He never saw this coming, not on the third of flippin’ January. Didn’t they fall in love with the place last time, he and Jillian and the kids? Wasn’t the village a postcard and the natives warm and the hockey, well, what hockey always has been for him?
But now the celestial odometer clicks over from 2010 to 2011, and here is Colin Chaulk, back in Indiana. The familiar white 91 practice jersey is on his back. The helmet bears the number. 50. And as the digital clock in this meat locker they call the Lutheran Health SportsCenter creeps toward 11:25, here comes an old friend, Keith Rodger, pushing him slowly back, back, back against the glass.
Chaulk grins and lets him do it, gliding backward until his shoulder blades touch Plexiglas. Just a little messin’ around here at the end of an optional Monday morning practice that seems frozen in time – and not just because it’s so cold in here that if you squint just right, you can see Rocky Balboa across the way, pounding on a side of beef.
Somewhere out here, Konstantin Shafranov, who thinks he might want to play again, too, motors around the ice in his familiar No. 24, wheeling easily back and forth, snapping pucks off the posts and crossbar.
And up in the Thirsty Penguin lounge, almost but not quite hidden behind the glass, another familiar figure has materialized: Brent Henley, who played on the 2008 Turner Cup champs and is back in town to visit while he rehabs a season-ending knee injury.
Just tryin’ to start some rumors, Henley jokes.
Just tryin’ to play some hockey again, in a place where the hockey always made sense.
That it didn’t this time for HC Alleghe in Italy is not something he’ll go into in any detail (That’s not really gonna do any good, he says), except to acknowledge that it was deeply disappointing. Suffice it to say it was simply not the same experience it was the last time, and wasn’t from the moment the plane touched down.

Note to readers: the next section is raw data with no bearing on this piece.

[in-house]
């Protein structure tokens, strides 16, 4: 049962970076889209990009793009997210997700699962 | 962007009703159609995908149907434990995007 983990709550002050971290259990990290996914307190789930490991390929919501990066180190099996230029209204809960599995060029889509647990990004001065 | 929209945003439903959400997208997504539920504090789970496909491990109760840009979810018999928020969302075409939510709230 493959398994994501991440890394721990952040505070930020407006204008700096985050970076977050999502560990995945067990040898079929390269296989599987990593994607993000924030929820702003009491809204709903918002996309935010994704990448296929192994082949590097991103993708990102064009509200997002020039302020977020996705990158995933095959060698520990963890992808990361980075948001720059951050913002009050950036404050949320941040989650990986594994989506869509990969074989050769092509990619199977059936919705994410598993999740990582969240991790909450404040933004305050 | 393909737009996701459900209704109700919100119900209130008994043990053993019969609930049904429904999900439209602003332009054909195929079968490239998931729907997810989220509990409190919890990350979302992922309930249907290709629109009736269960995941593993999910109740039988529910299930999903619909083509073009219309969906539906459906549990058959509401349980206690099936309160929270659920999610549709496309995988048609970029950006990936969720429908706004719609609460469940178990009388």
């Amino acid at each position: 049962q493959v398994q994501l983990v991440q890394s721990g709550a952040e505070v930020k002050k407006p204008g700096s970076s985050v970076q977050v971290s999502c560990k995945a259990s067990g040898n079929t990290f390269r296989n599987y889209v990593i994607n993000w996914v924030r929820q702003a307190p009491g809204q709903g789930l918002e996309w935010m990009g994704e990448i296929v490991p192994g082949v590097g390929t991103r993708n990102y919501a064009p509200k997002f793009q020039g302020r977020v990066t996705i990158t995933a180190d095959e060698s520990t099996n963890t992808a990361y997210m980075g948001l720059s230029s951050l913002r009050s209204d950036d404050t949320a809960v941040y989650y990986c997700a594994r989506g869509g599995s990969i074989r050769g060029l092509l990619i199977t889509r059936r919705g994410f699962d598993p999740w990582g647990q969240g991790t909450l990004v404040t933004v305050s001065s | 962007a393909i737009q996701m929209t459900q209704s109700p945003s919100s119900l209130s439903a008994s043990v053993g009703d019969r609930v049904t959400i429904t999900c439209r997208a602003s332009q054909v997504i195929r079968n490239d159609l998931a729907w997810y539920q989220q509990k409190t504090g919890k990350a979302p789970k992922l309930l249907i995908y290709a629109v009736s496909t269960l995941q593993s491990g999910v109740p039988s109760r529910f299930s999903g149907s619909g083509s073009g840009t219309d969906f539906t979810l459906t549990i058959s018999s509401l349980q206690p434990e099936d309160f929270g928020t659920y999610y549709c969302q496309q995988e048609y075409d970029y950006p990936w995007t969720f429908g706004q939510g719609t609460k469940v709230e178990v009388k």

Without getting into too many specifics, I just wasn’t happy, Chaulk says with obvious reluctance. We were there before, and we loved the people, loved the area, loved the village. It was just, hockey-wise, it wasn’t what I expected, wasn’t what I was told I was gonna be part of or doing.
I just figured it was time to move on. The opportunity was here in Fort Wayne, and I figured I should take it before that window closes.
That window never really was closed, and no surprise there. You put your blood and your sweat and your pain into a place for seven winters, and score as many points (561) and hoist as many championship trophies (four) as Chaulk has in that place, you never really cut the ties.
And so he and Komets’ general manager David Franke talked on the phone, as summer ended and September became October. Franke was happy with his team then, and Chaulk was, in his words, tolerating where I was.
But then the Komets stumbled out of the gate, sinking like a stone to the bottom of the Central Hockey League. And after three months, Chaulk was no longer quite so tolerant. And so, sometime in mid-December, they came to an accommodation.
I think both sides started to escalate as to a possible return, says Chaulk, who’ll be returning as a player only – although don’t be surprised if the captain’s C returns to his sweater sometime in the near future. It’s year-by-year. I love playing, but I’ve got to grow up sometime. If I could play forever I would, but unfortunately it’s not the case.’
He leans on his stick, looks around. He smiles.
This was the last place I thought I’d be in four months, he goes on. But I’m happy to be here, that’s for sure.
A chuckle now.
I feel like a rookie.